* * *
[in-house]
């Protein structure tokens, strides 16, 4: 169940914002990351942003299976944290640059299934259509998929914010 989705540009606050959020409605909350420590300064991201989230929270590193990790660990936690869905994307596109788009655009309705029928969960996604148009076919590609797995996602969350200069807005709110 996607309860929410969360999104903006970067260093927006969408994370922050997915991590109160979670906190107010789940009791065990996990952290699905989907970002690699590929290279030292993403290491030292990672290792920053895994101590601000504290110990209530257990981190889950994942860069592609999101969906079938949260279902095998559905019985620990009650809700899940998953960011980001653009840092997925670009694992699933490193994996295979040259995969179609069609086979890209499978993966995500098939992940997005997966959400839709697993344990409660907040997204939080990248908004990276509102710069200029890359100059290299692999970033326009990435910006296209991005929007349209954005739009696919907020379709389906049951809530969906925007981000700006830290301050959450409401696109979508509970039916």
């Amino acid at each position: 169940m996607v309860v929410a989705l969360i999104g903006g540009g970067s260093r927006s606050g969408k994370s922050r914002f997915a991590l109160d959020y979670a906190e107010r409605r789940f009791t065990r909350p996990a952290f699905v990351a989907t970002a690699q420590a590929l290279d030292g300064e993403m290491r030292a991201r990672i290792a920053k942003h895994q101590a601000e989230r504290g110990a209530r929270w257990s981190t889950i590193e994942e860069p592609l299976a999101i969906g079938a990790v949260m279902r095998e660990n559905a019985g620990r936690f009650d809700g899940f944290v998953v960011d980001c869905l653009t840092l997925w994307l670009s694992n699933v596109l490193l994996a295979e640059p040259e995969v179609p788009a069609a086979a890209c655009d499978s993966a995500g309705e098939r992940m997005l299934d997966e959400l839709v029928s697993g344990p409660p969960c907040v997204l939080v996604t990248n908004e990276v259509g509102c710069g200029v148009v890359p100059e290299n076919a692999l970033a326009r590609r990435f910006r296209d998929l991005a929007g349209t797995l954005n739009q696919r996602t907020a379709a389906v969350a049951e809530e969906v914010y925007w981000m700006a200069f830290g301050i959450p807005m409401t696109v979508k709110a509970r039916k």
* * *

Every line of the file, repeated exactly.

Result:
[in-house]
């Protein structure tokens, strides 16, 4: 169940914002990351942003299976944290640059299934259509998929914010 989705540009606050959020409605909350420590300064991201989230929270590193990790660990936690869905994307596109788009655009309705029928969960996604148009076919590609797995996602969350200069807005709110 996607309860929410969360999104903006970067260093927006969408994370922050997915991590109160979670906190107010789940009791065990996990952290699905989907970002690699590929290279030292993403290491030292990672290792920053895994101590601000504290110990209530257990981190889950994942860069592609999101969906079938949260279902095998559905019985620990009650809700899940998953960011980001653009840092997925670009694992699933490193994996295979040259995969179609069609086979890209499978993966995500098939992940997005997966959400839709697993344990409660907040997204939080990248908004990276509102710069200029890359100059290299692999970033326009990435910006296209991005929007349209954005739009696919907020379709389906049951809530969906925007981000700006830290301050959450409401696109979508509970039916």
């Amino acid at each position: 169940m996607v309860v929410a989705l969360i999104g903006g540009g970067s260093r927006s606050g969408k994370s922050r914002f997915a991590l109160d959020y979670a906190e107010r409605r789940f009791t065990r909350p996990a952290f699905v990351a989907t970002a690699q420590a590929l290279d030292g300064e993403m290491r030292a991201r990672i290792a920053k942003h895994q101590a601000e989230r504290g110990a209530r929270w257990s981190t889950i590193e994942e860069p592609l299976a999101i969906g079938a990790v949260m279902r095998e660990n559905a019985g620990r936690f009650d809700g899940f944290v998953v960011d980001c869905l653009t840092l997925w994307l670009s694992n699933v596109l490193l994996a295979e640059p040259e995969v179609p788009a069609a086979a890209c655009d499978s993966a995500g309705e098939r992940m997005l299934d997966e959400l839709v029928s697993g344990p409660p969960c907040v997204l939080v996604t990248n908004e990276v259509g509102c710069g200029v148009v890359p100059e290299n076919a692999l970033a326009r590609r990435f910006r296209d998929l991005a929007g349209t797995l954005n739009q696919r996602t907020a379709a389906v969350a049951e809530e969906v914010y925007w981000m700006a200069f830290g301050i959450p807005m409401t696109v979508k709110a509970r039916k």